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1.9: Ethane, Ethylene, and Acetylene

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  • Bonding in Ethane

    In the ethane molecule, the bonding picture according to valence orbital theory is very similar to that of methane. Both carbons are sp3-hybridized, meaning that both have four bonds arranged with tetrahedral geometry. The carbon-carbon bond, with a bond length of 1.54 Å, is formed by overlap of one sp3 orbital from each of the carbons, while the six carbon-hydrogen bonds are formed from overlaps between the remaining sp3 orbitals on the two carbons and the 1s orbitals of hydrogen atoms. All of these are sigma bonds.


    Because they are formed from the end-on-end overlap of two orbitals, sigma bonds are free to rotate. This means, in the case of ethane molecule, that the two methyl (CH3) groups can be pictured as two wheels on a hub, each one able to rotate freely with respect to the other.


    In chapter 3 we will learn more about the implications of rotational freedom in sigma bonds, when we discuss the ‘conformation’ of organic molecules.

    The sp3 bonding picture is also used to described the bonding in amines, including ammonia, the simplest amine. Just like the carbon atom in methane, the central nitrogen in ammonia is sp3-hybridized. With nitrogen, however, there are five rather than four valence electrons to account for, meaning that three of the four hybrid orbitals are half-filled and available for bonding, while the fourth is fully occupied by a (non-bonding) pair of electrons.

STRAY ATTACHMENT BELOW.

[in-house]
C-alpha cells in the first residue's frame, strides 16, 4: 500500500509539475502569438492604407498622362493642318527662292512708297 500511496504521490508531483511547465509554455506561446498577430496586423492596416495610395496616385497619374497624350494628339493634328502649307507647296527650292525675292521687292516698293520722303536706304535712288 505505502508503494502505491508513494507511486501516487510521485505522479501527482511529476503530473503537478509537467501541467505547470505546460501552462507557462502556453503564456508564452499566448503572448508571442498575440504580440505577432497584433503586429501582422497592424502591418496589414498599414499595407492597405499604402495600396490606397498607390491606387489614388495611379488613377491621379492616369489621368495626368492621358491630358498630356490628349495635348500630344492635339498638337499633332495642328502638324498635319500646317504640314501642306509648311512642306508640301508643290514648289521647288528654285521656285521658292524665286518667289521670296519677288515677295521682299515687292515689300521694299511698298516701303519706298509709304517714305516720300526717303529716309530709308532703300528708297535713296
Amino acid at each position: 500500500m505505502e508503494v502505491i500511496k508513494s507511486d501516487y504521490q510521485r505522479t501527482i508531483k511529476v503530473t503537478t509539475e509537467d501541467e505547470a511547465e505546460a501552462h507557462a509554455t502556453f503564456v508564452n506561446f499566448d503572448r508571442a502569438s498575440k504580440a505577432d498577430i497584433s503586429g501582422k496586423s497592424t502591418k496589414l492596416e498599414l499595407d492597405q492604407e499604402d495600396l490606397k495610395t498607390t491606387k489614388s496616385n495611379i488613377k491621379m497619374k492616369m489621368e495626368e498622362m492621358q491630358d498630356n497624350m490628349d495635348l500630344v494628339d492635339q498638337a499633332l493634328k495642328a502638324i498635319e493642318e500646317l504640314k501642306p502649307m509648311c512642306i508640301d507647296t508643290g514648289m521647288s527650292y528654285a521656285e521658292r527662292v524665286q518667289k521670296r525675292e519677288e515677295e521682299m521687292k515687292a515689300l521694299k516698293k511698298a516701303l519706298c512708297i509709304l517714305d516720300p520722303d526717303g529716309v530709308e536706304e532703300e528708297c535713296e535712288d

C2H4, also known as ethylene or ethene, is a gaseous material created synthetically through steam cracking. In nature, it is released in trace amounts by plants to signal their fruits to ripen. Ethene consists of two sp​2-hybridized carbon atoms, which are sigma bonded to each other and to two hydrogen atoms each. The remaining unhybridized p orbitals on the carbon form a pi bond, which gives ethene its reactivity.

    Bonding in Ethene

    A key component of using Valence Bond Theory correctly is being able to use the Lewis dot diagram correctly. Ethene has a double bond between the carbons and single bonds between each hydrogen and carbon: each bond is represented by a pair of dots, which represent electrons. Each carbon requires a full octet and each hydrogen requires a pair of electrons. The correct Lewis structure for ethene is shown below:

    For more information on how to use Lewis Dot Structures refer to

    Valence Shell Electron Pair Repulsion (VSEPR) Theory is used to predict the bond angles and spatial positions of the carbon and hydrogen atoms of ethene and to determine the bond order of the carbon atoms (the number of bonds formed between them). Each carbon atom is of the general arrangement AX3, where A is the central atom surrounded by three other atoms (denoted by X); compounds of this form adopt trigonal planar geometry, forming 120 degree bond angles. In order for the unhybridized p orbitals to successfully overlap, the CH​2 must be coplanar: therefore, C2H4 is a planar molecule and each bond angle is about 120 degrees. The diagram below shows the bond lengths and hydrogen-carbon-carbon bond angles of ethene: